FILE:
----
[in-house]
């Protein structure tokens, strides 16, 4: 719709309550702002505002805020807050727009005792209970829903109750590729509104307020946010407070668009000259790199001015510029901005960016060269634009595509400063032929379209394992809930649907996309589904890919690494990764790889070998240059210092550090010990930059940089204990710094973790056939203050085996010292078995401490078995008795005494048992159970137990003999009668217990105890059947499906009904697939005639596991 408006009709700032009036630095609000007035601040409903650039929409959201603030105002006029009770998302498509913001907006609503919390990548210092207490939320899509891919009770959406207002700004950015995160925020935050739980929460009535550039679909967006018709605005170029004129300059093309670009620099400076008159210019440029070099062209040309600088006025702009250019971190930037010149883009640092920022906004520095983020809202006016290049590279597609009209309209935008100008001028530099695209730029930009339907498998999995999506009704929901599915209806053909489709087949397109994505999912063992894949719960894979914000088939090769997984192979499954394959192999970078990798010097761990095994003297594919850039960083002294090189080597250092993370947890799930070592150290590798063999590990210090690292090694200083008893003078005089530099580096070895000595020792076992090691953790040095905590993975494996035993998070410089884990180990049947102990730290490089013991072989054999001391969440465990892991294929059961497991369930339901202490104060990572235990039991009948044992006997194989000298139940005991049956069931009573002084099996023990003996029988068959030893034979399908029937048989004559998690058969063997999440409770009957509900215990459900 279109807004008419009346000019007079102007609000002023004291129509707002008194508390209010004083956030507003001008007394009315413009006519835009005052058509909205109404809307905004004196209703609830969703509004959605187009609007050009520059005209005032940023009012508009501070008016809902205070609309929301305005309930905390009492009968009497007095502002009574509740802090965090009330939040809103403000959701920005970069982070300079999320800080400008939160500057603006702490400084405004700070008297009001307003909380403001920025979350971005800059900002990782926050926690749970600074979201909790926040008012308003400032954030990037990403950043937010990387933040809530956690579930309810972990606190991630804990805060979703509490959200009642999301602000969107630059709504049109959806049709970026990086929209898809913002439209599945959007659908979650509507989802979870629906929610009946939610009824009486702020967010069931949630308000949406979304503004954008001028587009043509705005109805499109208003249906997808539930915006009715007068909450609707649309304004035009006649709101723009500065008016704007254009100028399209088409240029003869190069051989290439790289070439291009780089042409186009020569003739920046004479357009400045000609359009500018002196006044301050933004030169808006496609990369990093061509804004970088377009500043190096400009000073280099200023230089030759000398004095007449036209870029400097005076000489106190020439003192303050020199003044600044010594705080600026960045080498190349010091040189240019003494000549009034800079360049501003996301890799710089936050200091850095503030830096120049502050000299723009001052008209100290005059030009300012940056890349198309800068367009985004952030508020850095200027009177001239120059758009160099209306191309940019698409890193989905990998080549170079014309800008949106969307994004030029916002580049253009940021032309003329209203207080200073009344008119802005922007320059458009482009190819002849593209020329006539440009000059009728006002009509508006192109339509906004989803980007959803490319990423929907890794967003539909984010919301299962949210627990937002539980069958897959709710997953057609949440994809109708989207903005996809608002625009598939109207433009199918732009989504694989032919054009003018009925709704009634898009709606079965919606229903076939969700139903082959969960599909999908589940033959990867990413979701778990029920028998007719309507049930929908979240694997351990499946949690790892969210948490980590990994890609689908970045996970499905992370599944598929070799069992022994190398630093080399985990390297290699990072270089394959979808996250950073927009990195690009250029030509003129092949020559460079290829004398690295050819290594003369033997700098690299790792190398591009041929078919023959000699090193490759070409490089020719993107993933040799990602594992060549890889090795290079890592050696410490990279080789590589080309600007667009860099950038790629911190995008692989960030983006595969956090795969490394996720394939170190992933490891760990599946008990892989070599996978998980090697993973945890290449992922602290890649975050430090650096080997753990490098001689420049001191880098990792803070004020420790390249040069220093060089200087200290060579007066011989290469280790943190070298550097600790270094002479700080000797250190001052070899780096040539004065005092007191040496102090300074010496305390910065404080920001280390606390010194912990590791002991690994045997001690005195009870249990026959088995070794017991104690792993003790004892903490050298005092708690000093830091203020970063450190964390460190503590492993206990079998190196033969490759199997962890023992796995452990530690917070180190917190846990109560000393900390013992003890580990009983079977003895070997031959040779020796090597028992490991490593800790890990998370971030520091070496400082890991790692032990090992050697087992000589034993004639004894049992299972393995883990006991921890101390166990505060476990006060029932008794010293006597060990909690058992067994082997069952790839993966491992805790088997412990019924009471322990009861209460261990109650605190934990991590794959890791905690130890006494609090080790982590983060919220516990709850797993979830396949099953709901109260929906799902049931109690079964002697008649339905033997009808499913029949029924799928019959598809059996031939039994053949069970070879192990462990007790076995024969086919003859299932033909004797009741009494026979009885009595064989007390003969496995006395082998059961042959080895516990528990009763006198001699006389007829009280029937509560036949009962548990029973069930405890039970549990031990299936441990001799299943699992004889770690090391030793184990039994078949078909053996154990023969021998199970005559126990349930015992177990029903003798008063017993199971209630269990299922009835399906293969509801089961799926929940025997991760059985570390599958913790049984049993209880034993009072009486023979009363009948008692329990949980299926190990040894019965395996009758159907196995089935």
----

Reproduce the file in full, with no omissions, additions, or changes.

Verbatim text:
[in-house]
């Protein structure tokens, strides 16, 4: 719709309550702002505002805020807050727009005792209970829903109750590729509104307020946010407070668009000259790199001015510029901005960016060269634009595509400063032929379209394992809930649907996309589904890919690494990764790889070998240059210092550090010990930059940089204990710094973790056939203050085996010292078995401490078995008795005494048992159970137990003999009668217990105890059947499906009904697939005639596991 408006009709700032009036630095609000007035601040409903650039929409959201603030105002006029009770998302498509913001907006609503919390990548210092207490939320899509891919009770959406207002700004950015995160925020935050739980929460009535550039679909967006018709605005170029004129300059093309670009620099400076008159210019440029070099062209040309600088006025702009250019971190930037010149883009640092920022906004520095983020809202006016290049590279597609009209309209935008100008001028530099695209730029930009339907498998999995999506009704929901599915209806053909489709087949397109994505999912063992894949719960894979914000088939090769997984192979499954394959192999970078990798010097761990095994003297594919850039960083002294090189080597250092993370947890799930070592150290590798063999590990210090690292090694200083008893003078005089530099580096070895000595020792076992090691953790040095905590993975494996035993998070410089884990180990049947102990730290490089013991072989054999001391969440465990892991294929059961497991369930339901202490104060990572235990039991009948044992006997194989000298139940005991049956069931009573002084099996023990003996029988068959030893034979399908029937048989004559998690058969063997999440409770009957509900215990459900 279109807004008419009346000019007079102007609000002023004291129509707002008194508390209010004083956030507003001008007394009315413009006519835009005052058509909205109404809307905004004196209703609830969703509004959605187009609007050009520059005209005032940023009012508009501070008016809902205070609309929301305005309930905390009492009968009497007095502002009574509740802090965090009330939040809103403000959701920005970069982070300079999320800080400008939160500057603006702490400084405004700070008297009001307003909380403001920025979350971005800059900002990782926050926690749970600074979201909790926040008012308003400032954030990037990403950043937010990387933040809530956690579930309810972990606190991630804990805060979703509490959200009642999301602000969107630059709504049109959806049709970026990086929209898809913002439209599945959007659908979650509507989802979870629906929610009946939610009824009486702020967010069931949630308000949406979304503004954008001028587009043509705005109805499109208003249906997808539930915006009715007068909450609707649309304004035009006649709101723009500065008016704007254009100028399209088409240029003869190069051989290439790289070439291009780089042409186009020569003739920046004479357009400045000609359009500018002196006044301050933004030169808006496609990369990093061509804004970088377009500043190096400009000073280099200023230089030759000398004095007449036209870029400097005076000489106190020439003192303050020199003044600044010594705080600026960045080498190349010091040189240019003494000549009034800079360049501003996301890799710089936050200091850095503030830096120049502050000299723009001052008209100290005059030009300012940056890349198309800068367009985004952030508020850095200027009177001239120059758009160099209306191309940019698409890193989905990998080549170079014309800008949106969307994004030029916002580049253009940021032309003329209203207080200073009344008119802005922007320059458009482009190819002849593209020329006539440009000059009728006002009509508006192109339509906004989803980007959803490319990423929907890794967003539909984010919301299962949210627990937002539980069958897959709710997953057609949440994809109708989207903005996809608002625009598939109207433009199918732009989504694989032919054009003018009925709704009634898009709606079965919606229903076939969700139903082959969960599909999908589940033959990867990413979701778990029920028998007719309507049930929908979240694997351990499946949690790892969210948490980590990994890609689908970045996970499905992370599944598929070799069992022994190398630093080399985990390297290699990072270089394959979808996250950073927009990195690009250029030509003129092949020559460079290829004398690295050819290594003369033997700098690299790792190398591009041929078919023959000699090193490759070409490089020719993107993933040799990602594992060549890889090795290079890592050696410490990279080789590589080309600007667009860099950038790629911190995008692989960030983006595969956090795969490394996720394939170190992933490891760990599946008990892989070599996978998980090697993973945890290449992922602290890649975050430090650096080997753990490098001689420049001191880098990792803070004020420790390249040069220093060089200087200290060579007066011989290469280790943190070298550097600790270094002479700080000797250190001052070899780096040539004065005092007191040496102090300074010496305390910065404080920001280390606390010194912990590791002991690994045997001690005195009870249990026959088995070794017991104690792993003790004892903490050298005092708690000093830091203020970063450190964390460190503590492993206990079998190196033969490759199997962890023992796995452990530690917070180190917190846990109560000393900390013992003890580990009983079977003895070997031959040779020796090597028992490991490593800790890990998370971030520091070496400082890991790692032990090992050697087992000589034993004639004894049992299972393995883990006991921890101390166990505060476990006060029932008794010293006597060990909690058992067994082997069952790839993966491992805790088997412990019924009471322990009861209460261990109650605190934990991590794959890791905690130890006494609090080790982590983060919220516990709850797993979830396949099953709901109260929906799902049931109690079964002697008649339905033997009808499913029949029924799928019959598809059996031939039994053949069970070879192990462990007790076995024969086919003859299932033909004797009741009494026979009885009595064989007390003969496995006395082998059961042959080895516990528990009763006198001699006389007829009280029937509560036949009962548990029973069930405890039970549990031990299936441990001799299943699992004889770690090391030793184990039994078949078909053996154990023969021998199970005559126990349930015992177990029903003798008063017993199971209630269990299922009835399906293969509801089961799926929940025997991760059985570390599958913790049984049993209880034993009072009486023979009363009948008692329990949980299926190990040894019965395996009758159907196995089935």